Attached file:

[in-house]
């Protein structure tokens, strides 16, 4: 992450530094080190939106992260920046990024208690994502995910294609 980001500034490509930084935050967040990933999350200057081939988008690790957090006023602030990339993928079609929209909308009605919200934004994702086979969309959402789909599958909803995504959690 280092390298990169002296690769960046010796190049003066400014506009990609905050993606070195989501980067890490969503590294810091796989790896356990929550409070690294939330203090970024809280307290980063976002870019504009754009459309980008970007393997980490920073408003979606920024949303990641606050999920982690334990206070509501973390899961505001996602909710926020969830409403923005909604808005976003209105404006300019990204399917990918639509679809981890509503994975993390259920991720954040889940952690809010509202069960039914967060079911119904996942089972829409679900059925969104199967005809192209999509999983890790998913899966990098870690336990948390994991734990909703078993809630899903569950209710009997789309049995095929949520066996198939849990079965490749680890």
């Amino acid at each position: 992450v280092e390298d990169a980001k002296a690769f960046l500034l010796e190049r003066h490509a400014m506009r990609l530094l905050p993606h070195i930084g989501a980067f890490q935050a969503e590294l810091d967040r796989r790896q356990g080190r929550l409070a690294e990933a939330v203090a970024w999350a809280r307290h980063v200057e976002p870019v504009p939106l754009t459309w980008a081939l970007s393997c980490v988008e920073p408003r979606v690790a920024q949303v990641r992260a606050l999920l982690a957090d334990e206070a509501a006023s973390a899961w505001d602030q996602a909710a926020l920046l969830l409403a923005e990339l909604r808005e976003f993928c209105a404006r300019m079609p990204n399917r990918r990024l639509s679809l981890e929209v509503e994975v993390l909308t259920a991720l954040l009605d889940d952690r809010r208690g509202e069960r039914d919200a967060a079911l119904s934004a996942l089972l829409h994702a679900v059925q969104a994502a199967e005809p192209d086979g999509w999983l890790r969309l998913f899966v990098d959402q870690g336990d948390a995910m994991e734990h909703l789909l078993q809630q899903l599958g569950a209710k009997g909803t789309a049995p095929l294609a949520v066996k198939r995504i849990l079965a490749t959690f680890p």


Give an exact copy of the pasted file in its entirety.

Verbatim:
[in-house]
């Protein structure tokens, strides 16, 4: 992450530094080190939106992260920046990024208690994502995910294609 980001500034490509930084935050967040990933999350200057081939988008690790957090006023602030990339993928079609929209909308009605919200934004994702086979969309959402789909599958909803995504959690 280092390298990169002296690769960046010796190049003066400014506009990609905050993606070195989501980067890490969503590294810091796989790896356990929550409070690294939330203090970024809280307290980063976002870019504009754009459309980008970007393997980490920073408003979606920024949303990641606050999920982690334990206070509501973390899961505001996602909710926020969830409403923005909604808005976003209105404006300019990204399917990918639509679809981890509503994975993390259920991720954040889940952690809010509202069960039914967060079911119904996942089972829409679900059925969104199967005809192209999509999983890790998913899966990098870690336990948390994991734990909703078993809630899903569950209710009997789309049995095929949520066996198939849990079965490749680890």
């Amino acid at each position: 992450v280092e390298d990169a980001k002296a690769f960046l500034l010796e190049r003066h490509a400014m506009r990609l530094l905050p993606h070195i930084g989501a980067f890490q935050a969503e590294l810091d967040r796989r790896q356990g080190r929550l409070a690294e990933a939330v203090a970024w999350a809280r307290h980063v200057e976002p870019v504009p939106l754009t459309w980008a081939l970007s393997c980490v988008e920073p408003r979606v690790a920024q949303v990641r992260a606050l999920l982690a957090d334990e206070a509501a006023s973390a899961w505001d602030q996602a909710a926020l920046l969830l409403a923005e990339l909604r808005e976003f993928c209105a404006r300019m079609p990204n399917r990918r990024l639509s679809l981890e929209v509503e994975v993390l909308t259920a991720l954040l009605d889940d952690r809010r208690g509202e069960r039914d919200a967060a079911l119904s934004a996942l089972l829409h994702a679900v059925q969104a994502a199967e005809p192209d086979g999509w999983l890790r969309l998913f899966v990098d959402q870690g336990d948390a995910m994991e734990h909703l789909l078993q809630q899903l599958g569950a209710k009997g909803t789309a049995p095929l294609a949520v066996k198939r995504i849990l079965a490749t959690f680890p």